So if a gang member writes his gang name on the sidewalk that’s free speech? Why is this guy’s message protected and not the gang member’s? I think he’s just a vandal who thinks he came up with a clever excuse.

Dude in China, I’m assuming. Been held hostage by his workers or something or other.

No, it wouldn’t work at all in court. Or at least it shouldn’t. Of course the electorate and thus jurors probably don’t know much about the Constitution these days, so maybe the judge was just heading that line of bullshit off at the pass. I could see some lawyer trying to convince a jury that it was a First Amendment issue and succeeding, though that doesn’t say much for the prosecution if they pulled it off.

He was found not guilty on all charges.

While I’m glad they didn’t throw the entire book at him, I think he should have been found guilty of some relatively minor charge and forced to pay a moderate fine or do community service. Politically motivated vandalism whose underlying sentiment I agree with is vandalism nonetheless.

I agree with this. How does having a political message, valid or otherwise, entitle you to vandalise property?

LOL it was chalk. Seriously?

I have a feeling that even if he was convicted on all charges, he would have gotten, at worst, community service and a fine. With no previous convictions, the graffiti not being associated with gang enhancement, and the “cost of cleanup” being less than $400, the sentencing is typically very light.

California rarely sentences vandals to jail time for misdemeanors.

The cost of cleanup is wait for it to rain. If you are saying that BoA made it rain for less than $400, I think I know a few rappers that would like to have a word with you.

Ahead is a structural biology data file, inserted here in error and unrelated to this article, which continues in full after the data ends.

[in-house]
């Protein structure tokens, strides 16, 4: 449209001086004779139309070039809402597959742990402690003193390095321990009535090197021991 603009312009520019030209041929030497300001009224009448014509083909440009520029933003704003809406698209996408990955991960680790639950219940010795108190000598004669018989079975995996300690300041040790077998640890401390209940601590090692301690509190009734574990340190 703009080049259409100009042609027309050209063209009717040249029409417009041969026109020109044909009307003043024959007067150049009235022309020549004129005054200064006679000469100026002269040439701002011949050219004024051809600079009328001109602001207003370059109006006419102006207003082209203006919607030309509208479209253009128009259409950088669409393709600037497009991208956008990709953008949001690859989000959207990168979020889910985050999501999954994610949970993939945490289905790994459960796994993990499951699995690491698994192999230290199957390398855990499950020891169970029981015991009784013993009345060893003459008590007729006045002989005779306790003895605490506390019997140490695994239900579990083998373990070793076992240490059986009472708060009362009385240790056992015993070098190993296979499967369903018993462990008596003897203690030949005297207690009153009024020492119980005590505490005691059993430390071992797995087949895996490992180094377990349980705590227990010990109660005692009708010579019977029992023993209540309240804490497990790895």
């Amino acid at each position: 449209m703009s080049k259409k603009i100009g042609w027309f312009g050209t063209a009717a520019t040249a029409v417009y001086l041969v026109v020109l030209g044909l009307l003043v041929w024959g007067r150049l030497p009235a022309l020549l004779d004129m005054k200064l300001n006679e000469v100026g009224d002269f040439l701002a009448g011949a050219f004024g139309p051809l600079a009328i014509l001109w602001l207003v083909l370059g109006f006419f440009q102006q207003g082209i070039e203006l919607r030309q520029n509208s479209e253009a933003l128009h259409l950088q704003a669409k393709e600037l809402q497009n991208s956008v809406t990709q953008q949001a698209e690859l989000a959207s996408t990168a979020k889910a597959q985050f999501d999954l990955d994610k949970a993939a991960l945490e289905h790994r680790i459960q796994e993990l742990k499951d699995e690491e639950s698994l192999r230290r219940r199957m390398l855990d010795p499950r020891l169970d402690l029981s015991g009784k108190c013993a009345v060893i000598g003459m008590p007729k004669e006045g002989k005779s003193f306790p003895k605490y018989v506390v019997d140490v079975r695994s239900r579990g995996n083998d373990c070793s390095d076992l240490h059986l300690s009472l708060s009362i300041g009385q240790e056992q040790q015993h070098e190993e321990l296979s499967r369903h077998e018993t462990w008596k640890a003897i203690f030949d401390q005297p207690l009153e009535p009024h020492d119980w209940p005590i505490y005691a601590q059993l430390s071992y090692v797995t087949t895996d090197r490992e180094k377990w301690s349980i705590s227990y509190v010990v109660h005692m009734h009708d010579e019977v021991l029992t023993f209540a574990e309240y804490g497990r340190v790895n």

Also, I subscribe to a certain school of, “if you want to go around acting like some kind of fucking asshole and somebody sorts you out or takes you down a notch then don’t come crying to me,” thought.

FYI, he wrote on the sidewalk. Unless you want people to prosecute and ticket your daughters next time they want to play hopscotch, you need to not support assinine abuses of power in this specific circumstance. If you want to blur the lines between writing in chalk on the ground and etching profanity in acid on the side of buildings, by all means, go with that. I agree that shit should be stupid, too. Let’s just let shit be stupid. All around, just idiotic shit. Prosecuting someone for writing in chalk on the ground, spending the government’s money, which is your money, using police officers, the subpoena power, throwing together a goddamn jury, for a guy drawing on the ground with some fucking chalk, yeah, that sounds like a great idea. I think the only way this could be better is if while this is going on, the banks that almost destroyed the global economy should be getting free money and none of them should get in trouble, even though we have proof that they entered into conspiracies to manipulate markets using fraudulent representations.

So yeah, better go after the motherfucker with the chalk! Can’t let society collapse, which it totally will, if we let hippies go around getting loose with their chalk slogans!

For fuck’s sake, people. A trial? Community service?

What he was doing was community service.

Imagine an ex of yours writing a whole bunch of embarassing personal items about yourself (for the sake of argument, pretend there are a few) on your sidewalk, on your property in chalk, and pointing them out to everybody who walked by. You may recognize she has a right to be a jerk and spill all of your secrets, but to also use your own property to do it without your permission? That’s where it crosses the line.

edit - Of note, I also think it’s quite ridiculous that it got to this point, but I blame the bank and not the prosecutor.

How about don’t be such a flaming piece of shit that the people you fuck feel the need to tell the whole neighborhood how you measure up to an asshole full of broken glass?